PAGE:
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rockbox
05-25-2011, 07:40 PM
What do you guys use to finish your handles? Shellac, oil, poly?

Potato42
05-25-2011, 07:54 PM
With all the stabilized woods being used, I know a lot of them are mineral oil/ beeswax. I know at least one of my Stefan handles was finished with Tung oil, and I know he's done some poly and experimented with CA finish. My Adam handles I've kept up with the oil/beeswax treatment like I do for my Boardsmith boards. Like I said stabilized woods, so they do pretty well anyway.

I have noticed minor swelling when they get really wet though. The main one I am having an issue with right now is a B&W ebony handle Adam did for me. It's way too dense to be stabilized and the same is true for oil finish. I think I'm going to have to go poly, shellac or CA finish to seal it.

Dave Martell
05-25-2011, 08:15 PM
Nothing for me Tom. I just sand and buff but they're all stabilized with the exception of ironwood.

rockbox
05-25-2011, 08:33 PM
Nothing for me Tom. I just sand and buff but they're all stabilized with the exception of ironwood.

So what grit do you sand up to, and what compounds and wheels do use? Pink and White?

Dave Martell
05-25-2011, 10:26 PM
Most of the time I go something like 80x belt, then 220x hand, then 320x belt to 600x hand then back to a well worn 400x belt. Then it's onto buffing where I do white on a hard wheel for the pins and tang, then white on a medium soft wheel cotton for the whole thing, then pink on a super soft canton flannel wheel to finish.

watercrawl
05-25-2011, 10:47 PM
Most of the time I go something like 80x belt, then 220x hand, then 320x belt to 600x hand then back to a well worn 400x belt. Then it's onto buffing where I do white on a hard wheel for the pins and tang, then white on a medium soft wheel cotton for the whole thing, then pink on a super soft canton flannel wheel to finish.

Very similar to what Daves doing with the exception of the pink, never used that one before.

kalaeb
05-25-2011, 10:50 PM
I don't have a buffer, but I have been using sand paper at 400, 600, 800, 1000, 2000 then using 2 coats ofTru-Oil gunstock finish and finish it off with 2 coats of Tru-Oil brand gunstock wax, just buffing the wax by hand with a microfiber towel.

Although I hope to soon have a 3600 rpm buffer/polisher.

Dave Martell
05-25-2011, 11:08 PM
I don't have a buffer, but I have been using sand paper at 400, 600, 800, 1000, 2000 then using 2 coats ofTru-Oil gunstock finish and finish it off with 2 coats of Tru-Oil brand gunstock wax, just buffing the wax by hand with a microfiber towel.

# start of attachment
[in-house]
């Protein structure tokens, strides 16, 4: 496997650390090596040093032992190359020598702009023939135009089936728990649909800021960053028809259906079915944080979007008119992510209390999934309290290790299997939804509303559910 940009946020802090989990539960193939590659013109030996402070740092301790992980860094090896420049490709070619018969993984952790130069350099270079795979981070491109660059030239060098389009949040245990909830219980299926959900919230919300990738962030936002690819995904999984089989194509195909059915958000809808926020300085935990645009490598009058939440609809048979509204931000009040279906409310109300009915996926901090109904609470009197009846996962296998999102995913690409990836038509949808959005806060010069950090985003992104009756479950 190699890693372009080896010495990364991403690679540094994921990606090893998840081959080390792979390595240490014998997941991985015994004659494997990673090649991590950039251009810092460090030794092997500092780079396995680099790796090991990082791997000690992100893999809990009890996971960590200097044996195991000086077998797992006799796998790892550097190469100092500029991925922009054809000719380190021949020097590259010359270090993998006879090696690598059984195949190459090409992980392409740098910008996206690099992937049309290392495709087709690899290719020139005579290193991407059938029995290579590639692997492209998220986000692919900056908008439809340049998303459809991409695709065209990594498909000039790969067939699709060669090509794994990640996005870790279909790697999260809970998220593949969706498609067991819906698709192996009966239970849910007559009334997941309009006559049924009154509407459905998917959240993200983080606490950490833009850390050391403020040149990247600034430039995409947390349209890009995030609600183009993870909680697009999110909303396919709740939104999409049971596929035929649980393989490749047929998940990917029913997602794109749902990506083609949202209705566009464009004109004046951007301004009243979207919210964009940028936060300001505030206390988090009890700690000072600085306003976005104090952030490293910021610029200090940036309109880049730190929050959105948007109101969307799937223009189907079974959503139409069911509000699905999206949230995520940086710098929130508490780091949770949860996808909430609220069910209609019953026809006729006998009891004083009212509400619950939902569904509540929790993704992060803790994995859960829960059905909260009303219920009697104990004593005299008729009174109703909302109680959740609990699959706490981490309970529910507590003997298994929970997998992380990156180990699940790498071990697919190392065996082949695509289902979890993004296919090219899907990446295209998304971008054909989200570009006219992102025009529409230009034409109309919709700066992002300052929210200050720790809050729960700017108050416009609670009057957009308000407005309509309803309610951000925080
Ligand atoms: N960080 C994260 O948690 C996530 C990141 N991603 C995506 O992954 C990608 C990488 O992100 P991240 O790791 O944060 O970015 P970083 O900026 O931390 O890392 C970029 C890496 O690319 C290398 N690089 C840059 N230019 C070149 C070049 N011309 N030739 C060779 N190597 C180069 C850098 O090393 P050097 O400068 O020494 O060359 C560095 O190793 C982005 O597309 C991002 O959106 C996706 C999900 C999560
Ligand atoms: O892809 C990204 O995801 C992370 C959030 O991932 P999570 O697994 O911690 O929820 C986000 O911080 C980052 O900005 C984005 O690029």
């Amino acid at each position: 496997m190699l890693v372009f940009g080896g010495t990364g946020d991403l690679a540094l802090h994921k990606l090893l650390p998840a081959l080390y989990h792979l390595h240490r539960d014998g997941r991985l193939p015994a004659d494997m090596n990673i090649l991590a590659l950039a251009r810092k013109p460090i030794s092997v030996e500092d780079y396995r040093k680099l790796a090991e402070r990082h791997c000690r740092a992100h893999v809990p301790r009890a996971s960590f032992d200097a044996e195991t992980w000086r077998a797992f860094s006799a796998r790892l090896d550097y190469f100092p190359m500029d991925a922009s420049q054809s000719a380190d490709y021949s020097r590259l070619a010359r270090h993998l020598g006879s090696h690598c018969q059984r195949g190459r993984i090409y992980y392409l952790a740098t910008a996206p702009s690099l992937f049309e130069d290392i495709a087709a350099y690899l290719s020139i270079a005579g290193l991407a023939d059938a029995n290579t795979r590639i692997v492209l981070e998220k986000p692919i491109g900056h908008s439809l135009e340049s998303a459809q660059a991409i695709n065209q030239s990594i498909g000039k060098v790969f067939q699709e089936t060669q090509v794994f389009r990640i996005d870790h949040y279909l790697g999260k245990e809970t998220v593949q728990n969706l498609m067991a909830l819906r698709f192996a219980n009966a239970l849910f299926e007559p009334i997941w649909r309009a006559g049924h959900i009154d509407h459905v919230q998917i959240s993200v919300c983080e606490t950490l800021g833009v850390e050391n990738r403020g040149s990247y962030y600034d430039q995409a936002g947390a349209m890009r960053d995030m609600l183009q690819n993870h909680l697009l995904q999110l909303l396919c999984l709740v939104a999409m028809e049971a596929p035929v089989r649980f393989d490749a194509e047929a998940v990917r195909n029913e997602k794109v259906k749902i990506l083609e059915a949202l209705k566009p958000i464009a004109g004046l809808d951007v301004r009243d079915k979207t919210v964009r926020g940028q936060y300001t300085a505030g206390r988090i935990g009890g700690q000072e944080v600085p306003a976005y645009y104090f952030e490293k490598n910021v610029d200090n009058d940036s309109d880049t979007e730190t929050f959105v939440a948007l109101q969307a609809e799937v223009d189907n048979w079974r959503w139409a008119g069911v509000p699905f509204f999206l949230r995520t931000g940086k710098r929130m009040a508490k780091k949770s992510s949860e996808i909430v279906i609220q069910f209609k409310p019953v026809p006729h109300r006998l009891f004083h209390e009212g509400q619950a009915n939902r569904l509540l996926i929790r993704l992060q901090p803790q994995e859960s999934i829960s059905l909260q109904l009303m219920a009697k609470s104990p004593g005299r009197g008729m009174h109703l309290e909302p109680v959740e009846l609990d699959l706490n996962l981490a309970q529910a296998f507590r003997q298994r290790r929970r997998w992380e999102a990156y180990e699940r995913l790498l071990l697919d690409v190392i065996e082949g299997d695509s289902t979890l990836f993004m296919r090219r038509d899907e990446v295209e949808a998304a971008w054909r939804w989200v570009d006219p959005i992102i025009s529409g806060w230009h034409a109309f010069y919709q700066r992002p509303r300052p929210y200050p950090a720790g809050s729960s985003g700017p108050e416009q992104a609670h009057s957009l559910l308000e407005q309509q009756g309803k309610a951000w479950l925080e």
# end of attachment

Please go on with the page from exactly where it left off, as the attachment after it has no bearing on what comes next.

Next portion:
Although I hope to soon have a 3600 rpm buffer/polisher.


If you've got a drill press you can use 4" wheels on arbors and get some really great results on the cheap.

apicius9
05-25-2011, 11:09 PM
Generally, the stabilized woods don't need anything. However, I find that many of them still benefit from a bit of oil, the colors stand out stronger and richer, but they also darken a little bit. I had picked up a tip from Mike Stewart, and I use a 50:50 mix of tung oil and shellac (he uses boiled linseed oil, same principle). Tung oil can take weeks to dry, but the shellac accelerates the process and, in theory, you can apply more than one coat per day (I still give them overnight to dry, though). I used to apply up to 12 thin coats, but I have cut back to fewer layers now - they get too plasticky with that much finish, and if I keep it thinner, they are still protected but have a bit more of the wood feelng left IMHO. Or maybe I am dreaming...

Oh, I sand up to 1200-2500 grit, dependingnon the materials, and then buff with white and pink compound. The white compound is around 1500 grit AFAIK. Using the drill press right now, but I just picked up an open-box grinder and plan to use it with the buffing wheels.

Stefan

Dave Martell
05-25-2011, 11:14 PM
Something to note about buffing is to learn the difference between cut and color buffing. This little detail was a gem for me.

You can research for more info but simply put cutting action is used to remove small imperfections where coloring is to shine and bring out depth or character. To cut you push into the buff with some good amount of pressure and draw/drag the piece through against the direction of rotation while to color you use light pressure and travel with the direction of rotation.

I feel learning to do this correctly is more important than what wheels or compounds are used.

Dave Martell
05-25-2011, 11:19 PM
Oh yeah and wheel (surface) rpm can factor in quite a bit as well to the results. Too slow and you get streaks of compound loading the piece and if too fast you get too aggressive a cut rate.

rockbox
05-26-2011, 12:12 AM
Thanks a lot guys especially the drill press idea. I have just bought a floor standing drill press and was wondering what I was going to do with my cheap bench top. I may actually have a finished knife by next week. LOL.

Marko Tsourkan
05-26-2011, 12:21 AM
Stefan,
if your grinder is 3450rmp, don't apply too much pressure while buffing horn, or it might get burned. Best is to pick a grinder/buffer with 1800 rpm.

When sanding a wa handle, I typically alternate (as of recently, prior to that all by hand) between sanding on a disk sander and by hand up 1000 grit for all woods (stabilized or naturally stable) and to 2000 grit for ironwood. I use a buffer for bringing up shine on the horn, metal and color on the wood. I use green and pink compounds and soft wheels.

M

apicius9
05-26-2011, 12:26 AM
Thakss Marko, i will have to look again. Usually, I go very lightly on the buffing wheels, but I can always keep usimg the old bench top drill press.

Stefan

P.s. I hate typing on an Ipad.

JohnnyChance
05-26-2011, 01:30 AM
P.s. I hate typing on an Ipad.

Just get a stand for it, a wireless keyboard and touch pad, a desk and chair and youll be all set!